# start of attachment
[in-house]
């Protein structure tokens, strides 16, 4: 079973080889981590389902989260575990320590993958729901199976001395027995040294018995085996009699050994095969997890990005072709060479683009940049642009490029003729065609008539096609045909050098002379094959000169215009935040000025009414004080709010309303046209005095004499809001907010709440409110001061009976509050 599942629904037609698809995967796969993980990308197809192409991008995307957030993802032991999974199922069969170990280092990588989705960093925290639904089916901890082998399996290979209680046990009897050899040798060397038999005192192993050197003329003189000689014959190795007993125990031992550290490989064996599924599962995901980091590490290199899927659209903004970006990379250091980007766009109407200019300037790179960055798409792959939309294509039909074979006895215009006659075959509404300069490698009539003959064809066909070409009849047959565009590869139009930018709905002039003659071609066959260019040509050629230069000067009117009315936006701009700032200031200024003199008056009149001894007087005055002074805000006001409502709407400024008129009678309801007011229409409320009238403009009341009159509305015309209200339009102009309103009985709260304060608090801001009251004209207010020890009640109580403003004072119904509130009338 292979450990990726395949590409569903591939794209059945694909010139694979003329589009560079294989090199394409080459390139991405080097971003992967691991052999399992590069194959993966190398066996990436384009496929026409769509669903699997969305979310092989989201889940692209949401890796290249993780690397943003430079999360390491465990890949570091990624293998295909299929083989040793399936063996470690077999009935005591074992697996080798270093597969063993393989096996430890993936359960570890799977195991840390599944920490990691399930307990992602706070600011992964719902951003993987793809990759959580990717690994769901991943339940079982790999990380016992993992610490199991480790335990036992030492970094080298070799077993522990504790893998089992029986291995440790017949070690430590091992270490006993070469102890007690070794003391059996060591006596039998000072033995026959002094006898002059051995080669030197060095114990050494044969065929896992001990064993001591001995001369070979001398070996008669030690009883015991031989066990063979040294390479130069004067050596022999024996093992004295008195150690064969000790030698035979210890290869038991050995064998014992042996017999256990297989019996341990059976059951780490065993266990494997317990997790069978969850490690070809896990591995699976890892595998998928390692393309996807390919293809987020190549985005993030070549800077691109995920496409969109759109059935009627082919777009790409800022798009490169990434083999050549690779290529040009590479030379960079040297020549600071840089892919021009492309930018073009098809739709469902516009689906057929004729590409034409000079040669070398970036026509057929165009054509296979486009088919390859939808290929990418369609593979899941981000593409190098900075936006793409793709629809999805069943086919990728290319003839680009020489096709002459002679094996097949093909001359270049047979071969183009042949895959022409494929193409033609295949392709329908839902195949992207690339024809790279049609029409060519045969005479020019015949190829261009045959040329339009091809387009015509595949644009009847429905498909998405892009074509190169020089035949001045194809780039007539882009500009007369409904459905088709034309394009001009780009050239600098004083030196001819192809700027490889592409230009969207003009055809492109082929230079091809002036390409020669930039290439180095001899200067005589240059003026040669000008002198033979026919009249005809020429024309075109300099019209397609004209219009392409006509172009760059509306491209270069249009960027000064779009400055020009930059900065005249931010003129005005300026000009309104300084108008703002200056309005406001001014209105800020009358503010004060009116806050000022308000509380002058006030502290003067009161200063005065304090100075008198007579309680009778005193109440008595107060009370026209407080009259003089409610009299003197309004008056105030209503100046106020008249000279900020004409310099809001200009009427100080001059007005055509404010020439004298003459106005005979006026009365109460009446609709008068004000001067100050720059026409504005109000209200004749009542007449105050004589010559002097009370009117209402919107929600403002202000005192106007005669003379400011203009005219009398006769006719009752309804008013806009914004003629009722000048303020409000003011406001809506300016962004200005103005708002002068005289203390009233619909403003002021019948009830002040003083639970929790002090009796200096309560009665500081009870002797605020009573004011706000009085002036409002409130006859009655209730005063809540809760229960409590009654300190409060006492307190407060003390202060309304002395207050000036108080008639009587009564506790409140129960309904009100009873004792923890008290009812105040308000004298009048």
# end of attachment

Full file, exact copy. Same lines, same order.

[in-house]
């Protein structure tokens, strides 16, 4: 079973080889981590389902989260575990320590993958729901199976001395027995040294018995085996009699050994095969997890990005072709060479683009940049642009490029003729065609008539096609045909050098002379094959000169215009935040000025009414004080709010309303046209005095004499809001907010709440409110001061009976509050 599942629904037609698809995967796969993980990308197809192409991008995307957030993802032991999974199922069969170990280092990588989705960093925290639904089916901890082998399996290979209680046990009897050899040798060397038999005192192993050197003329003189000689014959190795007993125990031992550290490989064996599924599962995901980091590490290199899927659209903004970006990379250091980007766009109407200019300037790179960055798409792959939309294509039909074979006895215009006659075959509404300069490698009539003959064809066909070409009849047959565009590869139009930018709905002039003659071609066959260019040509050629230069000067009117009315936006701009700032200031200024003199008056009149001894007087005055002074805000006001409502709407400024008129009678309801007011229409409320009238403009009341009159509305015309209200339009102009309103009985709260304060608090801001009251004209207010020890009640109580403003004072119904509130009338 292979450990990726395949590409569903591939794209059945694909010139694979003329589009560079294989090199394409080459390139991405080097971003992967691991052999399992590069194959993966190398066996990436384009496929026409769509669903699997969305979310092989989201889940692209949401890796290249993780690397943003430079999360390491465990890949570091990624293998295909299929083989040793399936063996470690077999009935005591074992697996080798270093597969063993393989096996430890993936359960570890799977195991840390599944920490990691399930307990992602706070600011992964719902951003993987793809990759959580990717690994769901991943339940079982790999990380016992993992610490199991480790335990036992030492970094080298070799077993522990504790893998089992029986291995440790017949070690430590091992270490006993070469102890007690070794003391059996060591006596039998000072033995026959002094006898002059051995080669030197060095114990050494044969065929896992001990064993001591001995001369070979001398070996008669030690009883015991031989066990063979040294390479130069004067050596022999024996093992004295008195150690064969000790030698035979210890290869038991050995064998014992042996017999256990297989019996341990059976059951780490065993266990494997317990997790069978969850490690070809896990591995699976890892595998998928390692393309996807390919293809987020190549985005993030070549800077691109995920496409969109759109059935009627082919777009790409800022798009490169990434083999050549690779290529040009590479030379960079040297020549600071840089892919021009492309930018073009098809739709469902516009689906057929004729590409034409000079040669070398970036026509057929165009054509296979486009088919390859939808290929990418369609593979899941981000593409190098900075936006793409793709629809999805069943086919990728290319003839680009020489096709002459002679094996097949093909001359270049047979071969183009042949895959022409494929193409033609295949392709329908839902195949992207690339024809790279049609029409060519045969005479020019015949190829261009045959040329339009091809387009015509595949644009009847429905498909998405892009074509190169020089035949001045194809780039007539882009500009007369409904459905088709034309394009001009780009050239600098004083030196001819192809700027490889592409230009969207003009055809492109082929230079091809002036390409020669930039290439180095001899200067005589240059003026040669000008002198033979026919009249005809020429024309075109300099019209397609004209219009392409006509172009760059509306491209270069249009960027000064779009400055020009930059900065005249931010003129005005300026000009309104300084108008703002200056309005406001001014209105800020009358503010004060009116806050000022308000509380002058006030502290003067009161200063005065304090100075008198007579309680009778005193109440008595107060009370026209407080009259003089409610009299003197309004008056105030209503100046106020008249000279900020004409310099809001200009009427100080001059007005055509404010020439004298003459106005005979006026009365109460009446609709008068004000001067100050720059026409504005109000209200004749009542007449105050004589010559002097009370009117209402919107929600403002202000005192106007005669003379400011203009005219009398006769006719009752309804008013806009914004003629009722000048303020409000003011406001809506300016962004200005103005708002002068005289203390009233619909403003002021019948009830002040003083639970929790002090009796200096309560009665500081009870002797605020009573004011706000009085002036409002409130006859009655209730005063809540809760229960409590009654300190409060006492307190407060003390202060309304002395207050000036108080008639009587009564506790409140129960309904009100009873004792923890008290009812105040308000004298009048």